Children often ask each other: "What does your daddy do?"
When Kristin Battista-Frazee was just 4 years old, her dad was a pornographer.
Anthony Battista switched careers in 1973, going from being a W.E. Hutton stockbroker in Philadelphia to distributing, originally as a side job, what became an X-rated film classic: "Deep Throat." As a result, he ended up being indicted in 1974, part of the movie's landmark obscenity trials.
Now, Battista-Frazee, a social worker and marketing professional who grew up in Plantation, is sharing her family's story in her first book, "The Pornographer's Daughter," released by Skyhorse Publishing in September.
Battista-Frazee said she grew up largely unaware that her Italian Catholic suburban family was different from those of her friends at Fort Lauderdale's St. Thomas Aquinas High School, where she graduated in 1988. It wasn't until she was an adult, and learned more about the movie's place in cultural history, that she realized her family "had an incredible story ... and once my parents were gone, that story would be gone."
The family moved to South Florida in 1977 in part to escape the notoriety from the movie and the trials, Battista-Frazee said.
Battista, first arrested in his Philadelphia office on obscenity charges in 1974, lost his stockbroker's license and turned to pornography full time, opening a strip club and adult theaters. The movie's multiple obscenity trials included "Deep Throat" actor Harry Reems; Battista and his business partner appealed their case up to the U.S. Supreme Court. The two later also faced related obscenity charges filed in Memphis and Fort Lauderdale.
Her father faced prison time but, ultimately, was sentenced to two months in a halfway house and probation, which ended in 1984, according to Battista-Frazee. Now 73, Battista lives in Fort Lauderdale and still owns three adult retail stores in Florida and.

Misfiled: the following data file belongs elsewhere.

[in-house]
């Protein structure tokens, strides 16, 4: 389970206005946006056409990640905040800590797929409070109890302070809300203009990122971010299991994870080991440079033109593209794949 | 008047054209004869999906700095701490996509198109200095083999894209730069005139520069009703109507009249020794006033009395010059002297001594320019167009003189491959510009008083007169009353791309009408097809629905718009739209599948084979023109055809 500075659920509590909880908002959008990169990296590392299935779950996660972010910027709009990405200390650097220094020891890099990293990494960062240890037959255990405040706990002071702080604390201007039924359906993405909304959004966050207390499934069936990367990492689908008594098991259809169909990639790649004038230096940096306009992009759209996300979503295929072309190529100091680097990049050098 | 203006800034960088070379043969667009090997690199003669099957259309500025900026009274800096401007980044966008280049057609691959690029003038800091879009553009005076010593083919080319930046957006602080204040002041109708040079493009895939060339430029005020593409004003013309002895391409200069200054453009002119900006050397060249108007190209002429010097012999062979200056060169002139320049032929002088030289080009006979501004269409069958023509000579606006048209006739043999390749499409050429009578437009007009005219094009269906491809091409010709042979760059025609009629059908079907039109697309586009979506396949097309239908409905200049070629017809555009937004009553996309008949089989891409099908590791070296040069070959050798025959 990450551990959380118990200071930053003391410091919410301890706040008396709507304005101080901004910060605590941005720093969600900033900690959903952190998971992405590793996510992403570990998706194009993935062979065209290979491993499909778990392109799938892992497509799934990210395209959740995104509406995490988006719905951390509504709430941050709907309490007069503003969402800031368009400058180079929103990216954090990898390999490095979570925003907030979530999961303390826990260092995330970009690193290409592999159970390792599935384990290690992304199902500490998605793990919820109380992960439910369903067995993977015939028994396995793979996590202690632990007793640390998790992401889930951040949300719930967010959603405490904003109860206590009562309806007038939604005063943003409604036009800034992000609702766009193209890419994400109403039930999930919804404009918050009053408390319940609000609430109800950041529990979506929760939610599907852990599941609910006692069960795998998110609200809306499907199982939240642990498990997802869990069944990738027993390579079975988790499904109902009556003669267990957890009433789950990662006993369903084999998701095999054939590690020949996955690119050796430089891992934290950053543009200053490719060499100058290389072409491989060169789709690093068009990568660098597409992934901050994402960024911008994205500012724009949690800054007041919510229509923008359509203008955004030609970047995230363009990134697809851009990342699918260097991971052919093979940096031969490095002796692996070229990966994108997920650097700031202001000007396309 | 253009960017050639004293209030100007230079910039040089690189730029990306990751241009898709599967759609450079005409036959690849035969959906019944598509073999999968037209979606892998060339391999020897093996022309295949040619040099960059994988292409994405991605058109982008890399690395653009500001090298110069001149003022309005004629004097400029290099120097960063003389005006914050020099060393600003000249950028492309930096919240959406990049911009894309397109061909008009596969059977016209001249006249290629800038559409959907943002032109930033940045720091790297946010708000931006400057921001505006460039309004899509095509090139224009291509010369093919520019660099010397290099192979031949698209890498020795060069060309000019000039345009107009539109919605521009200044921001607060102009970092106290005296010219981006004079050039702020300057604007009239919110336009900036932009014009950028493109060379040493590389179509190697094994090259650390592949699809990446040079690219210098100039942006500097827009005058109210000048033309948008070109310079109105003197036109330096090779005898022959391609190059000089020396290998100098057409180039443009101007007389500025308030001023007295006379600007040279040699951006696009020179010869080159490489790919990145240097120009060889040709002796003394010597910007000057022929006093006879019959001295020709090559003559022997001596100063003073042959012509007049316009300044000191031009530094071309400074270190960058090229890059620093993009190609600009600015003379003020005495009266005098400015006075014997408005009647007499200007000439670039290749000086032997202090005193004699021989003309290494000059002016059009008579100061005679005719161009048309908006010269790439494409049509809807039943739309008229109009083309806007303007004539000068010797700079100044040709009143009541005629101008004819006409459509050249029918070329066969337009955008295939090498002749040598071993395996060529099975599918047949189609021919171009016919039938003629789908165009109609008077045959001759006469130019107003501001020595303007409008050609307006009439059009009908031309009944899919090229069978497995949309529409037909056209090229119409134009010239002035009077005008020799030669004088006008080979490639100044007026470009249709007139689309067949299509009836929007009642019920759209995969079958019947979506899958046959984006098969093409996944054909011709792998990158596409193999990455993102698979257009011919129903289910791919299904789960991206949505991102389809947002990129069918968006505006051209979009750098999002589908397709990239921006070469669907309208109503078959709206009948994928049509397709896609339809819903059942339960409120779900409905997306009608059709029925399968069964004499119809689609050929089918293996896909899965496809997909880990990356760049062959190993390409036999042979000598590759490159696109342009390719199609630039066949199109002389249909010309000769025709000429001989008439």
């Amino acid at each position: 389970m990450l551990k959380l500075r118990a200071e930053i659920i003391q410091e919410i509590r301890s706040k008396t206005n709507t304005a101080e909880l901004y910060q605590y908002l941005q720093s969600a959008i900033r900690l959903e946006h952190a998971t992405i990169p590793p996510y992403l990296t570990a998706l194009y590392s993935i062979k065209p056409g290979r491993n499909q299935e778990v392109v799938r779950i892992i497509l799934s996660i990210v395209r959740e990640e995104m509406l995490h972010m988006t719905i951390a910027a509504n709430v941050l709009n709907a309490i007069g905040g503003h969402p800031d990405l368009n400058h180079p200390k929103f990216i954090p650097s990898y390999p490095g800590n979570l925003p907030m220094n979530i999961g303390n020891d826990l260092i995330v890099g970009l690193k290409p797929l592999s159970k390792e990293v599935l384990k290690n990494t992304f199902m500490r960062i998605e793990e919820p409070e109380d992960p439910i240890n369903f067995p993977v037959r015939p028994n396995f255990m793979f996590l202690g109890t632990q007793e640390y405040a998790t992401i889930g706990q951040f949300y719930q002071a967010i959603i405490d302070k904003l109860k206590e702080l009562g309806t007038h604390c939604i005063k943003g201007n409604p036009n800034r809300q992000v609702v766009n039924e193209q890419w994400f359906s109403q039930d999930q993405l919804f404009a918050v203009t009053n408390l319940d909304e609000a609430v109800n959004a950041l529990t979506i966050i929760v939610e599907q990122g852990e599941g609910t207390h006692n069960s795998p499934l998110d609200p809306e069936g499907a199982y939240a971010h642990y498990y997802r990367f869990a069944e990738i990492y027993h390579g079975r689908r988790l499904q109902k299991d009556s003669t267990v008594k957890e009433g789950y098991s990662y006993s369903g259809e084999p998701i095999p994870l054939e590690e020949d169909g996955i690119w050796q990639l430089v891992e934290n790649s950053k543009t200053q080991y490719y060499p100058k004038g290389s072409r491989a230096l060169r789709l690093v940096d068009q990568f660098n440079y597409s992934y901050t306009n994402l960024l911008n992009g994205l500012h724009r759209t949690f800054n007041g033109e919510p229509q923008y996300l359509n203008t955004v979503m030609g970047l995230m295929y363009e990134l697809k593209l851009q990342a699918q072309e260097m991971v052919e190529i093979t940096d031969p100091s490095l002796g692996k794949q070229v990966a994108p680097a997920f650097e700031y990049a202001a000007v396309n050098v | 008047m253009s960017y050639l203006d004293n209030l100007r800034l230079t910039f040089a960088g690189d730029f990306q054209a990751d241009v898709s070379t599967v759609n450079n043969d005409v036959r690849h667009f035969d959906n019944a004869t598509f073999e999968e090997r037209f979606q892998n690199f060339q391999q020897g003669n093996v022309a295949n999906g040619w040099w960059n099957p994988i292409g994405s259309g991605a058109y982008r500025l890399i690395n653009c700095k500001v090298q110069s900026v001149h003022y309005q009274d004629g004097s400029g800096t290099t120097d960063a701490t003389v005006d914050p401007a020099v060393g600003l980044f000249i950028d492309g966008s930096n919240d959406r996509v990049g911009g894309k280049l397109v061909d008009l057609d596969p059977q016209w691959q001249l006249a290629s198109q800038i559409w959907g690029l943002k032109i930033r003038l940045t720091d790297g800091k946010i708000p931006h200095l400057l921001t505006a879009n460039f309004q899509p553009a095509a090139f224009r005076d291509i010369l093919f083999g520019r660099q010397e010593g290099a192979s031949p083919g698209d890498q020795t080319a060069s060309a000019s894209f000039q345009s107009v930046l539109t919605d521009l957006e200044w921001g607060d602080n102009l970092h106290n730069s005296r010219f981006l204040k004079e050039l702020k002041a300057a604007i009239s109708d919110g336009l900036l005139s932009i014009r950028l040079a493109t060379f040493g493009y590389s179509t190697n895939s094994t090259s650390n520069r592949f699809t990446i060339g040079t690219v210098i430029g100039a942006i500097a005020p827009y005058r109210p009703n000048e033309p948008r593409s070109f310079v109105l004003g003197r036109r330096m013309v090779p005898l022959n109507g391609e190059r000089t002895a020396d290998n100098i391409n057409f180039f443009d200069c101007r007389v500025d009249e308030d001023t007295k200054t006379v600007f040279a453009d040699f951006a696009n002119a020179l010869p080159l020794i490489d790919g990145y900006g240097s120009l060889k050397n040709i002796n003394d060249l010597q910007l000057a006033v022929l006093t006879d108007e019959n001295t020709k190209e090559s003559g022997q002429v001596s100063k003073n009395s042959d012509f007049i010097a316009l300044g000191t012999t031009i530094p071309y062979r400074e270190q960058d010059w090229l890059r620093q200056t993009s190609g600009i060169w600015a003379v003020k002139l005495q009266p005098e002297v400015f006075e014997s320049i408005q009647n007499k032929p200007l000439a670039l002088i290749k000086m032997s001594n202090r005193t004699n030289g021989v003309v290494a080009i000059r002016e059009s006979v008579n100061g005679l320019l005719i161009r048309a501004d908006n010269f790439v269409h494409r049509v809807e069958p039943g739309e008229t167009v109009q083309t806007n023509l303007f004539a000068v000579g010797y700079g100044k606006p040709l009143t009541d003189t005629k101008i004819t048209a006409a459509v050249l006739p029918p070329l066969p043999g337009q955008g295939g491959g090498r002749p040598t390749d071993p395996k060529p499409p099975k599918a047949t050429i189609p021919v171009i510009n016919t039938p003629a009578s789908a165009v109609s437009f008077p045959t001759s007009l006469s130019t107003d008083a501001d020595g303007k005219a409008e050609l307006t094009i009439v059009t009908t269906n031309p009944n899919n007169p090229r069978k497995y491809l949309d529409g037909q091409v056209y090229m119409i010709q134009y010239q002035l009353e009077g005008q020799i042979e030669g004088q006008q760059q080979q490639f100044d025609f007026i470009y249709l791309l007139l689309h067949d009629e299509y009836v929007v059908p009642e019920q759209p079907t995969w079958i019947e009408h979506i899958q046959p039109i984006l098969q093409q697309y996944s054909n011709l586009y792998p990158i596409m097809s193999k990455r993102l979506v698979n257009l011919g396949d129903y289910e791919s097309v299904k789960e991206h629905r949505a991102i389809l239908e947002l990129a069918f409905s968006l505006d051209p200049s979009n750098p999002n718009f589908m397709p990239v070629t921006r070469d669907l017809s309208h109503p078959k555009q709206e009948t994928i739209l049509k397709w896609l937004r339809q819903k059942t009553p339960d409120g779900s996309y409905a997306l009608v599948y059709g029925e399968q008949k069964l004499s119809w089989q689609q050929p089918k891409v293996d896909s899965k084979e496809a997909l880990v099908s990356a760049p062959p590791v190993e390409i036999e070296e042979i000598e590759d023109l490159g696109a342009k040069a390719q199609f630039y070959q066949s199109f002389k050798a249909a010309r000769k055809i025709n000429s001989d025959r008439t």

Battista-Frazee, 44, said her parents supported the project and filled in the details she'd never heard as a child. "My mom said doing the book was liberating for her, to have things out in the open," said Battista-Frazee, who lives in Virginia today.
Battista-Frazee is planning to return to South Florida for book signings in the spring. She recently spoke with the Sun Sentinel about documenting her family's past, which she says is "the untold story of 'Deep Throat.'"
Q: Your father was in the pornography business from the time you were very young. As you grew older, did you realize what was going on?
A: I kind of knew that people didn't approve of what my father did, and that it wasn't for children. But my family didn't go into details. My dad wasn't this free-love, swinging kind of guy. He was this accounting-looking guy. He always wore a suit and tie, and went off to work in the morning.
Q: You wrote in the book that while "Deep Throat" ended your dad's stockbroker career, he had been persuaded by a college friend to open an adult theater before the film came along. Why was he willing to explore the porn industry?
A: My father saw it as a business, as a way to make good money. He considered it separate and apart from his family. There never were even dirty magazines around the house. But it did bleed over into our family life, which made things complicated.
Q: You mentioned your mother, who is now divorced from your father, suffered from depression and attempted suicide when you were young. Was your dad's career change in part to blame?
A: My mom was open-minded and never had a problem with pornography. But it was a rough road when the "Deep Throat" trials started. She feared my father would go to jail and wondered, "How am I going to survive this?"
Q: In 1978, your father faced obscenity charges in Broward County courts as well.
A: Yes, I was about 8. My father's attorney thought it might look better to the jury if the family was there, so I had to go to the trial. I actually slept through most of it, because I had a bad cold. My mother later said, "Thank god, you won't remember most of this."
Q: Have you seen "Deep Throat"?
A: I actually didn't see it until this year, in September. I thought, "Well, I need to sit down and finally watch this." My first thought was that it didn't seem like such a big deal. It's not the best-made movie, but you have to give it credit for a catchy plot.
Q: You have been married for 16 years and have a 12-year-old daughter. What would you do if your husband came home tomorrow and said, "Honey, I want to go into pornography"?
A: I'd say: "I'll quit my job and we'll do it together. I probably know some people who can help you." You know, people ask me if I don't feel pornography is exploitative to women. I say there are a lot of industries that exploit women. I don't see pornography as any different.
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